Religious trauma is an issue that often goes unnoticed and unrecognized. Unfortunately, this issue is so pervasive among LGBTQ+ people that it can often be disregarded or overlooked as a source of distress for those suffering from its effects.
It’s essential to recognize and address religious trauma to preserve the mental health, well-being, and happiness of those who experience it.
What is Religious Trauma?
Religious Trauma can be caused by a variety of experiences, such as rejection from family or religious institutions due to one’s sexuality or gender identity and even physical or emotional abuse in the name of religion. Unfortunately, this type of trauma can lead to severe psychological distress and can have long-term effects on an individual’s mental health.
A few examples of religious trauma include:
-Someone being outed by parents or peers to religious leaders with out consent, often with the intent of “saving” them or in the hopes of shaming them into “changing” their sexuality or gender identity.
-Religiously oriented conversion therapy or other “medical” or “therapeutic” interventions intended to change someone’s sexuality or gender identity.
-Being subjected to religious rituals (such as exorcisms or baptisms) performed to eliminate someone’s sexual orientation or gender identity.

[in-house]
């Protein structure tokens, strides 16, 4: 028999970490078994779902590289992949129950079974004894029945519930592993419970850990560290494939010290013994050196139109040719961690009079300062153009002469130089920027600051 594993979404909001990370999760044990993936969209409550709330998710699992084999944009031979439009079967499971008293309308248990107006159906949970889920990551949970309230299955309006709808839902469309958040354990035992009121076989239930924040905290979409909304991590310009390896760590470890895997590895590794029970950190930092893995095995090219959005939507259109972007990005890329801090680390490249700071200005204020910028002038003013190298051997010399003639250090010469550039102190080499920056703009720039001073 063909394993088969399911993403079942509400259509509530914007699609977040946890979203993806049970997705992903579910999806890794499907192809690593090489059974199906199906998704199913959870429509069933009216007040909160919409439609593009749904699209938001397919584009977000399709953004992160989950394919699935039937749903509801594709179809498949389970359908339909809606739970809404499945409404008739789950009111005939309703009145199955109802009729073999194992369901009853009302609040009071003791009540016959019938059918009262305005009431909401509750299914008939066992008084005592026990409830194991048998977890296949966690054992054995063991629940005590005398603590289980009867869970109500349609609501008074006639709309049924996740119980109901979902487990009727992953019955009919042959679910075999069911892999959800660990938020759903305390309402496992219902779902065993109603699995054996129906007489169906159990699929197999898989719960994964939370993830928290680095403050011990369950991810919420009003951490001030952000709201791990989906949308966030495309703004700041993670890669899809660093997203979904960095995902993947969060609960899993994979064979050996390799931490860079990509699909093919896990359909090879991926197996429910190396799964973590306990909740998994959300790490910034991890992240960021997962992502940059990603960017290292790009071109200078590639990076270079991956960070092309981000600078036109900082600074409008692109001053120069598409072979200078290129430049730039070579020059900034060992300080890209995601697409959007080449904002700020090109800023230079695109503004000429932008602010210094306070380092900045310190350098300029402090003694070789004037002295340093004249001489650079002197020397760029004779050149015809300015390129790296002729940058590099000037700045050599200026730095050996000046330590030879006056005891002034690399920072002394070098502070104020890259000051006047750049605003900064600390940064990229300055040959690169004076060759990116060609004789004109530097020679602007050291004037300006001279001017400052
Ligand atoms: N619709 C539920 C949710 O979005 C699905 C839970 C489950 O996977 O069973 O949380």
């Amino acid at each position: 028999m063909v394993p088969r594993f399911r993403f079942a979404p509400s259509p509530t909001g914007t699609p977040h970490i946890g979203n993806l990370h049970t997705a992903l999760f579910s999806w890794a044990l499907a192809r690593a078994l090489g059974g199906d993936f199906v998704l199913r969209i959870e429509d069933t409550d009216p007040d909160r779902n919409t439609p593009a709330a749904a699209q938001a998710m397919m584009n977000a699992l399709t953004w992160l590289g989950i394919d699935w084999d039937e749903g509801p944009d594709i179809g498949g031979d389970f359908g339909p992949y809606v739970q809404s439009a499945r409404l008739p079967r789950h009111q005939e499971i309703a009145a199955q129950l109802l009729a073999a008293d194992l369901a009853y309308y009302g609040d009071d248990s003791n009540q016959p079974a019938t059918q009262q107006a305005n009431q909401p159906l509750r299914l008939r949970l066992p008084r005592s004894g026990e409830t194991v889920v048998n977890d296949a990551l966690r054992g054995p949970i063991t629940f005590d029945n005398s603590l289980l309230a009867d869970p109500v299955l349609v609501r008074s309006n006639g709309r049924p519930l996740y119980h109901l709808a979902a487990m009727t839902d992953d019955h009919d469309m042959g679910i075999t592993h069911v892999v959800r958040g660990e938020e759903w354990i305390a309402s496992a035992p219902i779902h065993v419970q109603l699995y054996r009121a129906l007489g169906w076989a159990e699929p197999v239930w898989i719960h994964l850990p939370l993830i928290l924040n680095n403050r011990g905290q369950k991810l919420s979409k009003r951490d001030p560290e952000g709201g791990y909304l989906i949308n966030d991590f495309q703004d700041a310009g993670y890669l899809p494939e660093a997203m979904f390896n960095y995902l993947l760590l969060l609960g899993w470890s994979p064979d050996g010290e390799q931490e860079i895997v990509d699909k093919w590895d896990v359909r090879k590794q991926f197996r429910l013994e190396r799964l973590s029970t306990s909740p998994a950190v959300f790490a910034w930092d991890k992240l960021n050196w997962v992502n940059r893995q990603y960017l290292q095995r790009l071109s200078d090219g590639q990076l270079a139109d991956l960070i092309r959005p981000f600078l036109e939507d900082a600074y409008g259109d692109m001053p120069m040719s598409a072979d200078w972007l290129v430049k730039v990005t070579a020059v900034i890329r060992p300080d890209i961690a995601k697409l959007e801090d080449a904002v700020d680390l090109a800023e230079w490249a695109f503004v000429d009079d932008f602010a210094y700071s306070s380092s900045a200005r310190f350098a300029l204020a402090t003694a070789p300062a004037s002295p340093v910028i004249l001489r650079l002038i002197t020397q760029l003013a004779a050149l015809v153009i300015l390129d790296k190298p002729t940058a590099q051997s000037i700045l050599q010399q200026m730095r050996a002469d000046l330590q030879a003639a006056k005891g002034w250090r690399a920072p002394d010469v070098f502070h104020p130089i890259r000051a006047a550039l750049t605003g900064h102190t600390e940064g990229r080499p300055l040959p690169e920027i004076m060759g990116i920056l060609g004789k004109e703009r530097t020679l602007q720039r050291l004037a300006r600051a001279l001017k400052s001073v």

-Being told being LGBTQ+ means that you are possessed by demons or are an agent of the devil
-Being told you are personally accountable for unfortunate events such as sickness or accidents attributed to divine retribution by God by being LGBTQ+
Although the most extreme examples of LGBTQ+ discrimination are more visible, it is essential to remember that many individuals with religious trauma experience silent suffering for years, at times not seeing the impact of religious trauma on their lives.
During childhood, when a person forms their identity and establishes relationships with others, religious trauma can be particularly damaging. Even if they conceal their identities, they continuously hear how those who identify as LGBTQ+ are considered sinful and immoral.
Developing Resilience Against Religious Trauma
The first step to building resilience against religious trauma is recognizing and acknowledging its impact on your life. It can be difficult to do this as it requires facing painful memories and feelings of shame, guilt, confusion, and fear. However, understanding the full scope of religious trauma can help LGBTQ people take steps toward healing and building resilience.
The next step is to begin forming a supportive community of individuals who understand the unique challenges of religious trauma. This can be done through online support groups, qualified therapists, or even just finding friends with similar experiences.
If you’re not feeling ready to try a group or therapy, finding other’s on social networks like TikTok, Reddit, or YouTube who share their stories can alleviate some of the isolation felt in the face of religious trauma.
If you think you might have religious trauma, here’s how to find a qualified LGBTQ+ therapist.
If you think the religious trauma in your life might be affecting your mental health, finding an LGBTQ+ therapist that meets all of your needs is essential. Many good therapists out there may not be qualified to work with someone with religious trauma, however, many people who are trained in both LGBTQ+ mental health and trauma treatment are great options.